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Iphone 4 GPS is rubish Iphone 4 gps is rubbish

#1 User is offline   scuba_2 

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Posted 25 August 2010 - 05:05 AM

Iphone 4 gps is rubbish
tryed one this weekend it was out by 60 feet at best when standing still coords jump around alot
however tested ipad at same time it was good to 6 feet same as my gps!

this explains why I could not find any info on its accuracy of Iphone 4 gps on the net they did not want to tell you it is still rubish!
the antenna is just too small to be good.

#2 User is offline   geohatter 

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Posted 25 August 2010 - 05:16 AM

Moved from the UK forum to the GPS and Tech forum

#3 User is offline   NordicMan 

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Posted 25 August 2010 - 05:21 AM

Well, rumor has it the iPhone 4G has the best GPS yet of all the iPhones, but I don't know how it actually compares to other Smartphones, or other dedicated handhelds..

Scuba2, what other GPSr's have you used/tried?

#4 User is offline   Marky 

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Posted 25 August 2010 - 08:47 AM

I've used my wife's iPhone 4, and it has worked great for me, getting +-16ft under normal conditions. That seems perfectly acceptable. My iPhone 3GS is usually at 56ft. This past weekend, I saw it momentarily report 30ft accuracy, but not for more than a second.

--Marky

#5 User is offline   ZSandmann 

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Posted 25 August 2010 - 08:51 AM

I have had excellent success with my iphone 4. The accuracy on the screen may not be... well accurate. I have been bullseyeing caches with it like shoot Womp Rats with my T-16 Skyhopper.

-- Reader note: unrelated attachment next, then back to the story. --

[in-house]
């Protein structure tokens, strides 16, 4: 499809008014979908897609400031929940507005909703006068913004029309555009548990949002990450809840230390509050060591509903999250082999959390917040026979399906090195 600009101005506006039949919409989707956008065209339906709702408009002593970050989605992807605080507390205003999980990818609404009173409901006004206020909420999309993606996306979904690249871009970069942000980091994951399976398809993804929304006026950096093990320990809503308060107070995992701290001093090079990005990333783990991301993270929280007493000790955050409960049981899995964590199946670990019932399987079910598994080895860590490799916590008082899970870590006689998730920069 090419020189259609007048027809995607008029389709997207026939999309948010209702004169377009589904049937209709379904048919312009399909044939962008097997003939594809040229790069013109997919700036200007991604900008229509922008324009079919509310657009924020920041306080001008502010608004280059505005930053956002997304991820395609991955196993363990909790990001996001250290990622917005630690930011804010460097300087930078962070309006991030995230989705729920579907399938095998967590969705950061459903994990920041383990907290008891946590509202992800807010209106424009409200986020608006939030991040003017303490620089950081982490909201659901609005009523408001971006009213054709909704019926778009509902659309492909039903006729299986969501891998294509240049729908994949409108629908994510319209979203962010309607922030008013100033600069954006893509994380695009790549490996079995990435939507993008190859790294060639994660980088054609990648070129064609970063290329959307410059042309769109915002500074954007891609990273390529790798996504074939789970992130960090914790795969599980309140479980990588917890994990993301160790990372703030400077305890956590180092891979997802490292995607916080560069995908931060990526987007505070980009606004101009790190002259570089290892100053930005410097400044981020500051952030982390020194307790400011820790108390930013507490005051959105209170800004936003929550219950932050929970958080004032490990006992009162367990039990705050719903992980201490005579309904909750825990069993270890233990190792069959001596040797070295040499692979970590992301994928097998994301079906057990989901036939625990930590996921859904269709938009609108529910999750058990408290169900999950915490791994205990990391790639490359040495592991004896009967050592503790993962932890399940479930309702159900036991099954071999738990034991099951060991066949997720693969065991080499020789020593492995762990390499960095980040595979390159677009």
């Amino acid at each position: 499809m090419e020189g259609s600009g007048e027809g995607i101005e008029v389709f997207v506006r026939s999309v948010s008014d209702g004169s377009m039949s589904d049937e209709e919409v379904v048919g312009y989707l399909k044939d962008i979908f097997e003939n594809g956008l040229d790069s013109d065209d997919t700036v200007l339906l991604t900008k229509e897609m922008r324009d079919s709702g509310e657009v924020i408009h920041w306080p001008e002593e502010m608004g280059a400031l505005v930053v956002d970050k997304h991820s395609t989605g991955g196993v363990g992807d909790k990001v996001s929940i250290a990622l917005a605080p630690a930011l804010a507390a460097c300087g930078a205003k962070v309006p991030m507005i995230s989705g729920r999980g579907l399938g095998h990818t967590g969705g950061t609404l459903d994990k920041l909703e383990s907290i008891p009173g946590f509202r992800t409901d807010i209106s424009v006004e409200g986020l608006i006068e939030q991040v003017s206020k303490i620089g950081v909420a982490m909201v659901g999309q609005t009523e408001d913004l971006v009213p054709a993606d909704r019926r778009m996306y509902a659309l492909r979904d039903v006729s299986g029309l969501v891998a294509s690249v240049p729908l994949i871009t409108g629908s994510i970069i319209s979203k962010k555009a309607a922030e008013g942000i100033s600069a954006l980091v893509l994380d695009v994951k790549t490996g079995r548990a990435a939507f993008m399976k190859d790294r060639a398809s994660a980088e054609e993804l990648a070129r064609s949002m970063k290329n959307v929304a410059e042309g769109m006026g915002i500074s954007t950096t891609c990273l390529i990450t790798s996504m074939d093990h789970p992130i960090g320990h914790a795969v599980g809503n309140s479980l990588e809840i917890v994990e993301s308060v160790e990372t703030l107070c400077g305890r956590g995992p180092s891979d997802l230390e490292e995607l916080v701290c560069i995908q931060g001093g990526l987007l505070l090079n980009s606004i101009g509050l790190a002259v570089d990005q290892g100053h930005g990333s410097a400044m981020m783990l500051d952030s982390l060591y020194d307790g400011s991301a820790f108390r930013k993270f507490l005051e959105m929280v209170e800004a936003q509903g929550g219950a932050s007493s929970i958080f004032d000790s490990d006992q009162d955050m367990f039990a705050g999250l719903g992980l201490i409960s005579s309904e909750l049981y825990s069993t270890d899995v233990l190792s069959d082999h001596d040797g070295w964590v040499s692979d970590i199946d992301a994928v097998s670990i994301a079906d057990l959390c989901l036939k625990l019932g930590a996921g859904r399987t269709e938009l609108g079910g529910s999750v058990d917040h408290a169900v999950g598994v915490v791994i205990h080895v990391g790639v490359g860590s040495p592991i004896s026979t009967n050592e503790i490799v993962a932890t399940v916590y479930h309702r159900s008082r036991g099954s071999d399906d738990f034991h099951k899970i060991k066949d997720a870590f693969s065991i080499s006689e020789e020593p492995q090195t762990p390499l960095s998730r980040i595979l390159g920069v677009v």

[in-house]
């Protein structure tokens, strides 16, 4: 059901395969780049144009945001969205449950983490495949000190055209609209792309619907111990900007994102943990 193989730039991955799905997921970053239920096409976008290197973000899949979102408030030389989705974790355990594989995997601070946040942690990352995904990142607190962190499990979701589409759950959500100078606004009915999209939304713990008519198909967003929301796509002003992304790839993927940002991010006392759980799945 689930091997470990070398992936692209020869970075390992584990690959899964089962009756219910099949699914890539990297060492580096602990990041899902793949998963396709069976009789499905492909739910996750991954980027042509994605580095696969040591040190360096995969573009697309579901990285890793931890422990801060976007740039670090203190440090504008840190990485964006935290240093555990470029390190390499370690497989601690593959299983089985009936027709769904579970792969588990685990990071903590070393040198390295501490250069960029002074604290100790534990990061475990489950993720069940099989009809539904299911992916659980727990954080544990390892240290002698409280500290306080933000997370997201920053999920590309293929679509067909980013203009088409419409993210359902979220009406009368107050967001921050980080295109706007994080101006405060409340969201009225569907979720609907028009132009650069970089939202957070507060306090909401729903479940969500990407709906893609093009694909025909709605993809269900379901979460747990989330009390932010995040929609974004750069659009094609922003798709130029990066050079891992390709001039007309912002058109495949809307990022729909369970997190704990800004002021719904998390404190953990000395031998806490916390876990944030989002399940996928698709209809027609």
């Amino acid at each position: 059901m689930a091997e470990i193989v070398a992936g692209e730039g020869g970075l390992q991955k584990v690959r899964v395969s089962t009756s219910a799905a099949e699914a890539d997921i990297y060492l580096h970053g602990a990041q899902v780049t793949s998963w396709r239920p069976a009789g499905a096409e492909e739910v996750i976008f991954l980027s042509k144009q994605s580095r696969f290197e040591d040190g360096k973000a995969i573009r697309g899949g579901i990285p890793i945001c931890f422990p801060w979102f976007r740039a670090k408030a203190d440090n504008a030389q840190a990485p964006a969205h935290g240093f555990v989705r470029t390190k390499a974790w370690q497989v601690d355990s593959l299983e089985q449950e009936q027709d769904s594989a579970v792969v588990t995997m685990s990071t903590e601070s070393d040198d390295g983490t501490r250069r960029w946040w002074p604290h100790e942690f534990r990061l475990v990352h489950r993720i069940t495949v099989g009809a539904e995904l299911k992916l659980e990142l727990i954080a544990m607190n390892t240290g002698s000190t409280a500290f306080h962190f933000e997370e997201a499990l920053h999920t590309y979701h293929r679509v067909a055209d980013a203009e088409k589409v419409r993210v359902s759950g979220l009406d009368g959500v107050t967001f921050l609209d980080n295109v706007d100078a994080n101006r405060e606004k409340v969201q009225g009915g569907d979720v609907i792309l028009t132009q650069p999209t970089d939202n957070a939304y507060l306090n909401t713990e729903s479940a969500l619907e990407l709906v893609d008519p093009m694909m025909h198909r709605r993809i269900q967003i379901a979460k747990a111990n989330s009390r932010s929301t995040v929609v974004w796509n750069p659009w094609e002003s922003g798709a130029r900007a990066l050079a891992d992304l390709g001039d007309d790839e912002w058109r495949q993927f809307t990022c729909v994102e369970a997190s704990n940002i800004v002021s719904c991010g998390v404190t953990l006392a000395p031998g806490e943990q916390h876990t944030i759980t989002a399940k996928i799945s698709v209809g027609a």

#6 User is offline   Mark+Karen 

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Posted 25 August 2010 - 09:40 AM

You must have had a faulty one. Mine normally gives sub 5m accuracy and it always rock solid. Plus you must not have searched very hard for info there is loads out there including posts by me on this site.

#7 User is offline   scuba_2 

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Posted 25 August 2010 - 11:18 AM

not great with forums thats why i posted this in wrong place did not even know this bit was here.
as for gps i have an old garmin gps12 accurate to about 6 feet 99.9% of the time.

The test

i picked a position and put a marker on the ground.
then took cords with Ipone 4, I pad ,my garmin and my friends nokia phone

we then walked away and made several returnd to the marker
3 had nearly identical cords and got back to the marker within 6 feet every time.
The Iphone said 43 ft 76 ft 60 ft and was jumping around
the cords did not stay still either they kept changing on screen.

Test two tree cover

we then tryed for a known location that involved a path with trees as we got even a little tree cover the Iphone flicked from 33 to 96 ft acuracy
most of the time it said 33 and only twice did it show 16ft.

prety much the whole time the garmin and ipad showed 16ft
I belive the antenna in the Iphone 4 is to blame?

just look at yours next time your out and see if the cords stay constant when you stop?
I may have had a faulty unit but after the problems they had with the Iphone 3 gps im not so sure.
Iphone 4 uses the same chipset as ipad but apple have not stated how accurate it is . why maybe because they know.

I was also amazed my friends 2 year old nokia phone was accurate to 6 ft so it can be done but maybe not if you are trying to keep theIphones ikonic size and shape.

#8 User is offline   xc turtles 

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Posted 25 August 2010 - 12:04 PM

HI
I am new to geocaching, but my iphone has been very accurate... usually taking me right to the cache. The antenna is better in this phone than any of the others.. not sure why you are having issues.

Teresa
xc turtles

#9 User is offline   humboldt flier 

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Posted 25 August 2010 - 12:31 PM

Is the OP bothered by the iPhone 4?

or

Is the person commenting on the version 4 update to the geocaching app?

There has been grumbling about the app. Enough grumbling that I have not up-dated to 4.?

This post has been edited by humboldt flier: 25 August 2010 - 12:32 PM


#10 User is offline   scuba_2 

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Posted 25 August 2010 - 12:41 PM

I wonder if the gps signal is beter in the usa? or your Iphone some how slightly different?
when checking I looked at the coords on the compass page of the app which was the latest version.
but the built in map prog semed to move about too.

#11 User is offline   Marky